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2010/2011 Premier League Preview: Liverpool

Anfield is again awash with hope as Liverpool look to improve on last season’s disappointment.

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July 01, 2010 - Liverpool, England - epa02232130 Roy Hodgson (R) is unveiled as the new manager of Liverpool FC by the club's Chairman Martin Broughton (L) during a press conference at Anfield in Liverpool, Britain, 01 July 2010. The 62-year-old agreed to leave his job in charge at Fulham and signed a three-year contract, replacing Rafael Benitez, who left the Premier League club last month.

Manager: Roy Hodgson
Position last season: 7th
Transfers in: Joe Cole (Chelsea, free), Milan Jovanovic (Standard Liege, free), Jonjo Shelvey (Charlton, £1.7m), Danny Wilson (Rangers, £2m)
Transfers out: Yossi Benayoun (Chelsea, £5m), Mikel San Jose (Athletic Bilbao, undisc), Albert Riera (Olympiakos, £3,3m), Robbie Threlfall (Bradford City, free)

The era of Rafael Benitez at Liverpool is over.

The red half of Merseyside still reserves the majority of its anger for the American owners Tom Hicks and George Gillette, but after their stellar 2008-2009 season it is difficult not to feel that the last campaign was anything but one of underachievement.

Liverpool reached the UEFA Champions League final twice under Benitez, winning the first in 2005 by coming from three goals down against AC Milan. You might have heard Clive Tyldesley mention “that night in Istanbul” once or twice.

The notoriously conservative Benitez was also the man at the helm two seasons ago, when Liverpool thrashed Manchester United and Real Madrid, and were the highest scoring team in the league playing exciting attacking football.

Last season was a disappointment though. A lack of funds, consistent injury problems to key players and poor squad depth beyond the first eleven were exposed, while fans grew frustrated with Benitez’s reluctance to risk throwing players forward. Liverpool limped into seventh.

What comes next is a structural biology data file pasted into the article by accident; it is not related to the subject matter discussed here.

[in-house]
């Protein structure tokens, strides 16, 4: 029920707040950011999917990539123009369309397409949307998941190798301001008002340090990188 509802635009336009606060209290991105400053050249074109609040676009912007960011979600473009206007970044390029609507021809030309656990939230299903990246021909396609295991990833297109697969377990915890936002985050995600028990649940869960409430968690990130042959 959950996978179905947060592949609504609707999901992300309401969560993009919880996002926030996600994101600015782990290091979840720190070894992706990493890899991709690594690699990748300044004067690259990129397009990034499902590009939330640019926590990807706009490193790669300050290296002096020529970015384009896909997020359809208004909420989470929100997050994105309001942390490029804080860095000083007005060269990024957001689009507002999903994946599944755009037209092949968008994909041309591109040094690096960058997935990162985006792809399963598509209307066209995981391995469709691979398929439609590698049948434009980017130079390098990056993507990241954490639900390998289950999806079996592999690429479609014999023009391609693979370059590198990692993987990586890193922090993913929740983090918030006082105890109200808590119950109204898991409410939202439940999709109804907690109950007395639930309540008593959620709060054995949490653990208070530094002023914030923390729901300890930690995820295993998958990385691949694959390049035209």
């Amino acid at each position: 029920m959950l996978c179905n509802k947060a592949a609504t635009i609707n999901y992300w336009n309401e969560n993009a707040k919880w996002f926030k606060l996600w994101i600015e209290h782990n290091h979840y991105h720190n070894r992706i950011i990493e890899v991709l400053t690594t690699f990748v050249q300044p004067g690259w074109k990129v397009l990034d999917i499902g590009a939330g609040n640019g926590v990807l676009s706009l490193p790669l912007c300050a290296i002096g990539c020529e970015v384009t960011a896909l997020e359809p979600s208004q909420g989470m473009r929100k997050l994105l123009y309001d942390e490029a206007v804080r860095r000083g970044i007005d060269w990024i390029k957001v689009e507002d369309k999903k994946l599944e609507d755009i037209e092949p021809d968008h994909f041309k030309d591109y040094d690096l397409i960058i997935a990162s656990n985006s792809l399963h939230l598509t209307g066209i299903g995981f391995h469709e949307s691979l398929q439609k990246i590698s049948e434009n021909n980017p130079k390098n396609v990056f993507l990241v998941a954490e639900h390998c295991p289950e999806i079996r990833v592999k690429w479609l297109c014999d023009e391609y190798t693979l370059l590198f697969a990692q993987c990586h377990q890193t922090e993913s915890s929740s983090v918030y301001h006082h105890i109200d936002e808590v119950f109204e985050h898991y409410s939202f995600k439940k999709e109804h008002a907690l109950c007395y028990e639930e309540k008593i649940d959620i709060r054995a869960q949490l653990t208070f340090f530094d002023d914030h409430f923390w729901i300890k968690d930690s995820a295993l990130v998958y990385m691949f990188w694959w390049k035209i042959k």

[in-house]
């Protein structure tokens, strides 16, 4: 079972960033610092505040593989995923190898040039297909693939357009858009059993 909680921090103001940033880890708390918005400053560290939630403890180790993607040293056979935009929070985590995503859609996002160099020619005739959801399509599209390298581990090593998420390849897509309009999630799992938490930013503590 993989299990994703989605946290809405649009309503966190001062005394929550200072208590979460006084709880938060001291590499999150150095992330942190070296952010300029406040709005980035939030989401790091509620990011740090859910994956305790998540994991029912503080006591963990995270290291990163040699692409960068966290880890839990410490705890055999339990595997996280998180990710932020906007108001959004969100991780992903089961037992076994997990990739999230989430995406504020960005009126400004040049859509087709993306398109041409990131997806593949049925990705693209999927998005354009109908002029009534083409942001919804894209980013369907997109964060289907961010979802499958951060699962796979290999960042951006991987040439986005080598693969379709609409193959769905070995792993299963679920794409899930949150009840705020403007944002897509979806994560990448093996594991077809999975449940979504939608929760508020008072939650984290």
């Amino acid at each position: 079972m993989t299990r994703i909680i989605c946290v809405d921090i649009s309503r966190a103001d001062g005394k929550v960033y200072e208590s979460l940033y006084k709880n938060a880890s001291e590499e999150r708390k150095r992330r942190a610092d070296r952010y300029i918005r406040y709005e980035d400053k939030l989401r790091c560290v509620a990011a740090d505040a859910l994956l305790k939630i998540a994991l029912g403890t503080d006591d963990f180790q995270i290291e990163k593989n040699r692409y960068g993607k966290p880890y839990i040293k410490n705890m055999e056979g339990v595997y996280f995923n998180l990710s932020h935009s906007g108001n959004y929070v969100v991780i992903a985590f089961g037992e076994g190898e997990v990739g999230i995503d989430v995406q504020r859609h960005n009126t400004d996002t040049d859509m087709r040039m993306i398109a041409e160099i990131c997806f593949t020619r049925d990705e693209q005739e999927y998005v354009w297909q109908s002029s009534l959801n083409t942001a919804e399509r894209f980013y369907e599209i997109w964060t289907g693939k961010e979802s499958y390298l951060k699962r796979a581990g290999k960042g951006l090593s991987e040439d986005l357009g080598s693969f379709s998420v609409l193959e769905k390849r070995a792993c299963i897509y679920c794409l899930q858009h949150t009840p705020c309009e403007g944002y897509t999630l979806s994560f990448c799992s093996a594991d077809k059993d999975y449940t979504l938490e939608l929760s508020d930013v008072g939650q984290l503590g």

Martin O’Neill once said that investment is needed just to stand still in a rapidly improving Premier League, and Liverpool’s stagnation last season is illustration of that. However, Roy Hodgson – and news of a potential takeover – have brought about a refreshing wave of optimism.

It is in fact Benitez who deserves credit for some of the new signings: deals for Danny Wilson, Jonjo Shelvey and Milan Jovanovic were in place before Hodgson arrived. However, the capture of Joe Cole has lifted the club, and in convincing Steven Gerrard and Fernando Torres to stay, Liverpool’s starting XI rivals any in the league.

It is not unfair to say that Hodgson is much more media savvy than Benitez. The Spaniard’s press conferences in which he repeated answers such as “I am focused on training and coaching my team,” did not win him many friends in the press. Whether he should have to is a matter for another day, but Hodgson will keep the heat off of his players through being likeable. Harry Redknapp at Tottenham is scarcely criticised with the scrutiny a manager of a Champions League team usually receives because he is so friendly with the press and soundbites reel off of his tongue.

In footballing matters too though, Hodgson looks to have made a positive mark on the team.

In his first competitive match, he was without most of his international players, but was able to win away in Europe with a very young team. We often hear the mantra that there are no easy games in football, and to bring the best out of what was available against Rabotnicki Skopje was laudable.

In the home leg, Joe Cole was let off the leash that so often tamed him at Chelsea and ran the show from the middle of the park. Gerrard appears to currently be penned in for a central midfield spot – though that may change upon the signing of Christian Poulsen, and Hodgson might deem his understanding with Torres worth advancing him for upon the Spain striker’s return from injury.

At present though, Jovanovic looks a handy option on the left, and both Wilson and Shelvey look strong options for the future. Wilson offers an option in both central defence and at left back, while Shelvey harks back to Gerrard himself at a similar age.

With youngsters such as Pacheco finally being given a chance to shine, and David Ngog proving prolific in the early part of the season, there is an optimistic air around Anfield. The London-born manager might be the man to bring out the best in Ryan Babel and Alberto Aquilani.

Roy Hodgson’s plans so far have not been with the money from a potential takeover, and he has done rather well indeed. Imagine what he could do with the resources of a wealthy club.

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